Paula Marantz Cohen writes:
How much influence could a book review possibly have?
Judging from Norman Mailer’s review of Norman Podhoretz’s 1967 memoir, Making It, a lot. Serving as a catchall and a coda for the collective judgment of liberal intellectuals of the day, Mailer’s review would help turn Podhoretz against his progressive roots and harness his exceptional energy and intellect on behalf of neoconservatism, a movement that played a role in the election of Ronald Reagan, the two Bushes, and Donald Trump. (…)
There is much else that is original about the book that went unnoticed if it was not denigrated at the time it appeared: a probing analysis of the joys and agonies of writing; a wonderful apologia for the creativity of all literary genres, even book reviews; an explanation of the role of the editor and what it means to be a good one. Podhoretz also celebrates the delights of American culture at an earlier point than most intellectuals did — certainly earlier than the academy, which had yet to fully accept the field of American Studies. Finally, he addresses the importance of ethnicity which has become so central to the academic curriculum (ironically, now condemned as “identity politics” by neoconservatives).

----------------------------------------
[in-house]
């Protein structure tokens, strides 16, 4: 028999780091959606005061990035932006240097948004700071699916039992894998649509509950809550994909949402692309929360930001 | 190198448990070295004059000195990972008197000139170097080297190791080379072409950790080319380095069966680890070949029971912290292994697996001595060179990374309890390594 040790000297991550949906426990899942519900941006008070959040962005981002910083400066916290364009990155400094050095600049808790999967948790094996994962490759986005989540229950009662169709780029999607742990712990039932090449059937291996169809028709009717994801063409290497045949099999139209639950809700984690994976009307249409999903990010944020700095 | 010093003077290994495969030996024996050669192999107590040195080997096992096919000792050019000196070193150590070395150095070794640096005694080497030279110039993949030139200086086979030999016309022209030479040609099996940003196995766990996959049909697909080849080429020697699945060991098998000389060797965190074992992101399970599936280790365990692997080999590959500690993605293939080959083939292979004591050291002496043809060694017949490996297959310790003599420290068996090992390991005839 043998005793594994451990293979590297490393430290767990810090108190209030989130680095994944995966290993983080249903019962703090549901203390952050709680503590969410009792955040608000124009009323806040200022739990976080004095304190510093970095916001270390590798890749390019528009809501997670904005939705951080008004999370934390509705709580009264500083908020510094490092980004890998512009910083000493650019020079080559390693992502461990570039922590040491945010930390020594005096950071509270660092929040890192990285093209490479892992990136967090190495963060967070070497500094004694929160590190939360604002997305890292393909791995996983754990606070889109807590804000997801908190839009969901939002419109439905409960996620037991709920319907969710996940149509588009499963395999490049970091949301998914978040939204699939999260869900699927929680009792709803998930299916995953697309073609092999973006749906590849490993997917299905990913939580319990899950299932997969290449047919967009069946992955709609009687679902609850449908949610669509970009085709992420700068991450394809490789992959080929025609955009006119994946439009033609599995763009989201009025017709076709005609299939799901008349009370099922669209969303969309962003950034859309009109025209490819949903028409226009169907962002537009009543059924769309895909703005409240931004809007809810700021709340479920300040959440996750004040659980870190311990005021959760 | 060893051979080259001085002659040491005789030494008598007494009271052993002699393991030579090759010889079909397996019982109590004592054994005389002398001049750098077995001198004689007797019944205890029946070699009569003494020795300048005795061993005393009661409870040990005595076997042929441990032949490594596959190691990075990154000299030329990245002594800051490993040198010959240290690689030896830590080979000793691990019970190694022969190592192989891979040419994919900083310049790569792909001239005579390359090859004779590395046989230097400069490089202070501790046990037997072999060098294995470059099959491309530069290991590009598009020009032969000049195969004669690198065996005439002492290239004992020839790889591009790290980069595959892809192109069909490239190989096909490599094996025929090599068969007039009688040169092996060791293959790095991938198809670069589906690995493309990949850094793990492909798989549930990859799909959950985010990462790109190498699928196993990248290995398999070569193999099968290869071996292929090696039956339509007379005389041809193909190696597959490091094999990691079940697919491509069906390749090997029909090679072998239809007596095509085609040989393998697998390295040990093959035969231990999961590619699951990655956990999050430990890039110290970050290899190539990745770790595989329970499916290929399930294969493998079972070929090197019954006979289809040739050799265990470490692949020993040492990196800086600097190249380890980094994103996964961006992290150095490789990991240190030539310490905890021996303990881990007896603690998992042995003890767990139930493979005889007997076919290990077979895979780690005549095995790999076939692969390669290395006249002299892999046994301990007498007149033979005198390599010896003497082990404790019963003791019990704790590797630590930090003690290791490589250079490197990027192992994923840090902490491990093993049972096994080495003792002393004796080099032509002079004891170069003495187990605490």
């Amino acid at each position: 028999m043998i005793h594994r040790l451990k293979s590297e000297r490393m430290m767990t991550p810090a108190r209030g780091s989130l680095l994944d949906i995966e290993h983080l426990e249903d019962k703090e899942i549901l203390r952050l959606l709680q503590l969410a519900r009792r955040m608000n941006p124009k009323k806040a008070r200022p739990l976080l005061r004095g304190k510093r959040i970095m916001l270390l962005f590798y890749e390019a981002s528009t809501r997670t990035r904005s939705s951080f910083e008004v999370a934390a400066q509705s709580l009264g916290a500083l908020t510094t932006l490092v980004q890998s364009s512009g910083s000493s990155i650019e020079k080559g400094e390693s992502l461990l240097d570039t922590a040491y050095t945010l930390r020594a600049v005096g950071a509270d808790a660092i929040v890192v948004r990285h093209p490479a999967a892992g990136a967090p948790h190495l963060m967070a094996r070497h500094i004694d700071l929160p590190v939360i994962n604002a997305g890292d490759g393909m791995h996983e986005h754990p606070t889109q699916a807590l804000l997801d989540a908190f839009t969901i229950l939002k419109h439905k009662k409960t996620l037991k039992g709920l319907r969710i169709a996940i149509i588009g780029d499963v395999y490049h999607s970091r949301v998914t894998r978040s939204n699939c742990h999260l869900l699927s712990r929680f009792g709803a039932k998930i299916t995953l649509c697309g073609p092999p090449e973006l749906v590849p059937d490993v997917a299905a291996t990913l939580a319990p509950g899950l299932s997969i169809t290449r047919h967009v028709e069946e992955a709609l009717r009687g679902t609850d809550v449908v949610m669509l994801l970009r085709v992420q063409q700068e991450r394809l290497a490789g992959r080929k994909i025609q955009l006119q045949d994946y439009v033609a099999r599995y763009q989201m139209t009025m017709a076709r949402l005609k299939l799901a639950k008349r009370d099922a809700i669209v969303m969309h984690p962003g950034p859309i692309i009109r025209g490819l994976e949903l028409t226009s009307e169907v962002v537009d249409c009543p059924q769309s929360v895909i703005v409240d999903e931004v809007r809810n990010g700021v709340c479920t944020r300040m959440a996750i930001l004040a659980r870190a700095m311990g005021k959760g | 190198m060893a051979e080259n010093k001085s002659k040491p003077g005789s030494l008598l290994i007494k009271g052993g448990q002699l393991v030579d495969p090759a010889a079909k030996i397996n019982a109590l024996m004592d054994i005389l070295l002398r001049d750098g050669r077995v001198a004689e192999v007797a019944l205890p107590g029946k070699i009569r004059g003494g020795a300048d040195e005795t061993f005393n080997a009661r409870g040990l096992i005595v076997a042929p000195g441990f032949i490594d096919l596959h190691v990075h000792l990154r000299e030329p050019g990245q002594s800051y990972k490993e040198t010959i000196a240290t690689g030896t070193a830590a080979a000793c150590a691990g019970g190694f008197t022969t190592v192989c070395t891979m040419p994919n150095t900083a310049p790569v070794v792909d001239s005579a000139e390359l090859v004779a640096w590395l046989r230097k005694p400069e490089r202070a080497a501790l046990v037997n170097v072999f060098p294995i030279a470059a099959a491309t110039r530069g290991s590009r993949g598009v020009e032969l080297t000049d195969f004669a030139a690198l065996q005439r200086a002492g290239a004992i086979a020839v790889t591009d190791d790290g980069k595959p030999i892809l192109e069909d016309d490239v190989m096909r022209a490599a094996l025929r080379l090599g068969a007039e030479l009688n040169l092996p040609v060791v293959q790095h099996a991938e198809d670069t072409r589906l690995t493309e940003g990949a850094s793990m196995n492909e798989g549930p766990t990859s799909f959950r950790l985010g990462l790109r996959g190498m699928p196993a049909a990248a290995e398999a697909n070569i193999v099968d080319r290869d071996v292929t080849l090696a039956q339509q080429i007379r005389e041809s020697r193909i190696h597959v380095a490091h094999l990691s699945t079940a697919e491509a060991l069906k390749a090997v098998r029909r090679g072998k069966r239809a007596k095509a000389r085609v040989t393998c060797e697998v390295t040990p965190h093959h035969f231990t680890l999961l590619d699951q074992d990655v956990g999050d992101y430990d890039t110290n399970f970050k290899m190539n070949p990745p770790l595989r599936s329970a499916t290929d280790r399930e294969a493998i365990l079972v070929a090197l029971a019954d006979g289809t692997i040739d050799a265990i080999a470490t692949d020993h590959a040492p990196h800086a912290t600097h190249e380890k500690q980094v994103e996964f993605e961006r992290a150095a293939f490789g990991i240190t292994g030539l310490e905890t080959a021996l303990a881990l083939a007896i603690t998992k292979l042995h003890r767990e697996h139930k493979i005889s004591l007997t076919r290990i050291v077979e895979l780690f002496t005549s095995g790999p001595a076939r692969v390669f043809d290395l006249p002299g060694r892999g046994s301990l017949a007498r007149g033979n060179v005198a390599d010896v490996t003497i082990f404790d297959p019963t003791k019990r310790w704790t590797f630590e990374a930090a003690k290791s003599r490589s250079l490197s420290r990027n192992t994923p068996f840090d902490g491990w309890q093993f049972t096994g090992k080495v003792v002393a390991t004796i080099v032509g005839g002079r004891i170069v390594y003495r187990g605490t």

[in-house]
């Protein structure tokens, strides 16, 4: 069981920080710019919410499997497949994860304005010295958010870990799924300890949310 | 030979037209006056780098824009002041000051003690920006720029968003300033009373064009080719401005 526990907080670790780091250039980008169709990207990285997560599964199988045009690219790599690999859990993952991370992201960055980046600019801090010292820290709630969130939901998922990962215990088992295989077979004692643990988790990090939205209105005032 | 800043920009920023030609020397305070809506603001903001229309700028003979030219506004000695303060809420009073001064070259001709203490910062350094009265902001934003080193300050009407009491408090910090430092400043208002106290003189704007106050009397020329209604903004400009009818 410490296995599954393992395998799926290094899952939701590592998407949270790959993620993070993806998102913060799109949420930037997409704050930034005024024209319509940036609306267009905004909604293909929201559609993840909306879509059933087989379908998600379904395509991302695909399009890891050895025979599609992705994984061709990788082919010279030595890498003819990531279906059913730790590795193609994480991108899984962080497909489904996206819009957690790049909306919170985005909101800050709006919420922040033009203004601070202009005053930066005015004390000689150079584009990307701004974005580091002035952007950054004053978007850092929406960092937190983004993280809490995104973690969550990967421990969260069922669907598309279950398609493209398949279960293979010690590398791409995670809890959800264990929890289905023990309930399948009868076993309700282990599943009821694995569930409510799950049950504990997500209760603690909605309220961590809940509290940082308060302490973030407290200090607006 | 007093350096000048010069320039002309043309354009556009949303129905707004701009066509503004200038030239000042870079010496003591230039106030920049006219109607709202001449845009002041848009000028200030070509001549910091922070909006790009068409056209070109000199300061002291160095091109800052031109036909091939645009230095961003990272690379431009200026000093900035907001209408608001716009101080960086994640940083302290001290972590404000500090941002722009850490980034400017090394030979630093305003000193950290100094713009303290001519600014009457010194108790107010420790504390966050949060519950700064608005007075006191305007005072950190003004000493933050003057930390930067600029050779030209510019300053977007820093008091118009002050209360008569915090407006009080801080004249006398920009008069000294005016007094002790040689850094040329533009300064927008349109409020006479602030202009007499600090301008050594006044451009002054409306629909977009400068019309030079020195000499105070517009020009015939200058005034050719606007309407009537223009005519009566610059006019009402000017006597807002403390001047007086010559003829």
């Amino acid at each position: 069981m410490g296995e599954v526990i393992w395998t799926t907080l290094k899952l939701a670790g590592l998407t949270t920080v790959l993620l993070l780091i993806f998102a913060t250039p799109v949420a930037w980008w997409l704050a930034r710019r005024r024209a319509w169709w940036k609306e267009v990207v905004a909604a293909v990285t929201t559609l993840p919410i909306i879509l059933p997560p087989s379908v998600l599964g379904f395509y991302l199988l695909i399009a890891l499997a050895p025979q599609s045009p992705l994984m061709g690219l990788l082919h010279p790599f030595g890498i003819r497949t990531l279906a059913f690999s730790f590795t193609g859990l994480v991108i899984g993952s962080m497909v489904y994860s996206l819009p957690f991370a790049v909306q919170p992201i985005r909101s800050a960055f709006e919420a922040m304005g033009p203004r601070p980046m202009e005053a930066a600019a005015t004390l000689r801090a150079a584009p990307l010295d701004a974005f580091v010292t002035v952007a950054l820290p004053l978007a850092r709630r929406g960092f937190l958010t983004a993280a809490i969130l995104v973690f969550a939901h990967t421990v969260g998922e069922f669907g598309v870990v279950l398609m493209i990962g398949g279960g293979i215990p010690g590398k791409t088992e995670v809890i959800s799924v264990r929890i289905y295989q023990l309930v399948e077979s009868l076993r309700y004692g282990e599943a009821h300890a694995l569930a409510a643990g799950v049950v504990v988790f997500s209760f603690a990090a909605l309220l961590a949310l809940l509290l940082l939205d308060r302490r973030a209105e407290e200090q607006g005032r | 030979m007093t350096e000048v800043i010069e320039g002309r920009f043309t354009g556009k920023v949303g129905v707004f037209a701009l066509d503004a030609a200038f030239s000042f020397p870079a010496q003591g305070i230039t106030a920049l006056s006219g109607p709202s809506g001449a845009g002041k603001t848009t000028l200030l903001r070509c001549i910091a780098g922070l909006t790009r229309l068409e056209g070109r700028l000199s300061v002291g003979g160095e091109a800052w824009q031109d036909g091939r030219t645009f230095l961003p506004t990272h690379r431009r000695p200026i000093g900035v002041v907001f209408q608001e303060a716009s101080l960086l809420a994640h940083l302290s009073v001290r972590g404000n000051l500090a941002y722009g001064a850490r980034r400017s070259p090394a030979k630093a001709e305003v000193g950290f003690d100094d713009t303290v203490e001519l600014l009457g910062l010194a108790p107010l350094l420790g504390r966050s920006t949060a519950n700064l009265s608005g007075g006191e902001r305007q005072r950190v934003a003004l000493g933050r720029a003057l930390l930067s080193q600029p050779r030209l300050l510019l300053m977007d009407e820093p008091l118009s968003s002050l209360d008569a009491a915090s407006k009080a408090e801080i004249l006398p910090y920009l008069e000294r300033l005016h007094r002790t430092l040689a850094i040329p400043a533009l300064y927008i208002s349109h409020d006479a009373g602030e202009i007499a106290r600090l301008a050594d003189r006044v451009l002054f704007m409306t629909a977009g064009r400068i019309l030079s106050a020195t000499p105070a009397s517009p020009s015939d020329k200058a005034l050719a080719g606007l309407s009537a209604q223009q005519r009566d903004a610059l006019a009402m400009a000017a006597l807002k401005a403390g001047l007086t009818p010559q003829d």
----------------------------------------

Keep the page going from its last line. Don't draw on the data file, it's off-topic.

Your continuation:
Reading the book today and noting its many strengths makes the negative response to its publication seem almost perverse. It is shocking to see how uniformly the Partisan Review family excoriated the book. They were a lynch mob of intimates, and they determined what everyone else thought. (When I recently asked my 92-year-old father, a Partisan Review reader in his younger days, about his opinion of Making It, he grimaced, then admitted that he hadn’t read it, only the reviews.)